Baboon mums ‘exploit’ chaperones

June 17th, 2009 - 6:13 pm ICT by ANI  

London, June 17 (ANI): A new study has shown that male and female baboons form platonic friendships. But while the females clearly benefit, it is a mystery what males get from such relationships.

In the study, researchers found that having a caring friend around appears to benefit the females and their infants, as both are harassed less by other baboons when in the company of their male pal.

However, why the males choose to be platonic friends remains a mystery.

“We don’t really know what males or females get from these friendships. Males should be off trying to get other females to mate with them, not squandering their time on a female with a young infant,” the BBC quoted Nguyen as saying.

The study also suggests that male baboons may be able to innately recognise their offspring.

Primatologist Nga Nguyen, an assistant professor at California State University Fullerton, and colleagues decided to investigate the occurrence of ‘platonic’ friendships in four groups of yellow baboons living in Amboseli, Kenya.

They studied the behaviour of more than 500 male and females in the four groups, and used genetic tests to determine the paternity of 183 of the baboons, including 23 young infants being cared for by a mother and her chaperone.

Half of all the male chaperones did turn out to be the father of the infant whose mother they befriended. That is highly surprising in one respect, because each of the females mated with multiple males around the time they conceived.

“But of these potential dads, only the genetic dads became friends. To my knowledge, human males cannot tell their own offspring from unrelated offspring, but somehow baboon dads can tell,” said Nguyen.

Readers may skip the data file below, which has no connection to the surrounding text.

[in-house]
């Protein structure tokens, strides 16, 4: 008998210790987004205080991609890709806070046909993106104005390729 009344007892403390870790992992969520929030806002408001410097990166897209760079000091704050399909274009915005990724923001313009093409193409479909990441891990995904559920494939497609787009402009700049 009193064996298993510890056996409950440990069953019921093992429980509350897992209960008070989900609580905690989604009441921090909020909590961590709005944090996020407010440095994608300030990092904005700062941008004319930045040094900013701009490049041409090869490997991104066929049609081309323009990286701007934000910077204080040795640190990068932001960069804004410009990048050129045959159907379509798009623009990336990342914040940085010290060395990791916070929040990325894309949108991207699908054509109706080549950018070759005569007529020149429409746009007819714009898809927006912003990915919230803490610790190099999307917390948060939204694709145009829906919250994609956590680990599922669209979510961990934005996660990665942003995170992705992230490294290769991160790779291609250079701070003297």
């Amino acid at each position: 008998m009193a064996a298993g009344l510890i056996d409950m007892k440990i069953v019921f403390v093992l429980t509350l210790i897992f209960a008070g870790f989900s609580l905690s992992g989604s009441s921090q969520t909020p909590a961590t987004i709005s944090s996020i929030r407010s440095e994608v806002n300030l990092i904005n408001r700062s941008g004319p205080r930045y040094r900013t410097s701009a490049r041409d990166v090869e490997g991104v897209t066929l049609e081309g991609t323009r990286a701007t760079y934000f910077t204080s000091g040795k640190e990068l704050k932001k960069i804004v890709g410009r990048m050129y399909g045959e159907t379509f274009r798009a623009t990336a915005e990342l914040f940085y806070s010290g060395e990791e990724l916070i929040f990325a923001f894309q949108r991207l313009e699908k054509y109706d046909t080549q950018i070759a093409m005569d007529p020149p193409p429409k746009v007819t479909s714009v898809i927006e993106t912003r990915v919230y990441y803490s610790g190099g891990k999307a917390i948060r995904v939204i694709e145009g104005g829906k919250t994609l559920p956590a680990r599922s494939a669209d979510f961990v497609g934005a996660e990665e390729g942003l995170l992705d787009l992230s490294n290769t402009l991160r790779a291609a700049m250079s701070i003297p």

However, the study also found that “half of the friends were not genetic fathers. But these guys weren’t even potential fathers, that is, they didn’t even mate with the female when she conceived the infant, and these guys didn’t receive mating benefits.”

“So we really don’t know what these guys got out of the friendship, other than maybe spending time with a mum and a new baby and having other females seeing this,” Nguyen said.

The researchers believe that by chaperoning a female in a platonic relationship, a male might advertise his parental skills to other females, who then might consider him a worthy partner.

But as yet, there’s no evidence for this or any other reason why males become chaperones.

However, for the females, the benefits of having a chaperone are clear.

“We found direct evidence that friendships provided a social benefit to mothers and infants. We found that mother-infant pairs who spent a lot of time with their male friends received a lot less harassment from other females in the group, and the infants cried a lot less too, than pairs who spent less time hanging out with their male friends,” Nguyen said.

The study has been published in Behavioral Sociobiology and Ecology. (ANI)

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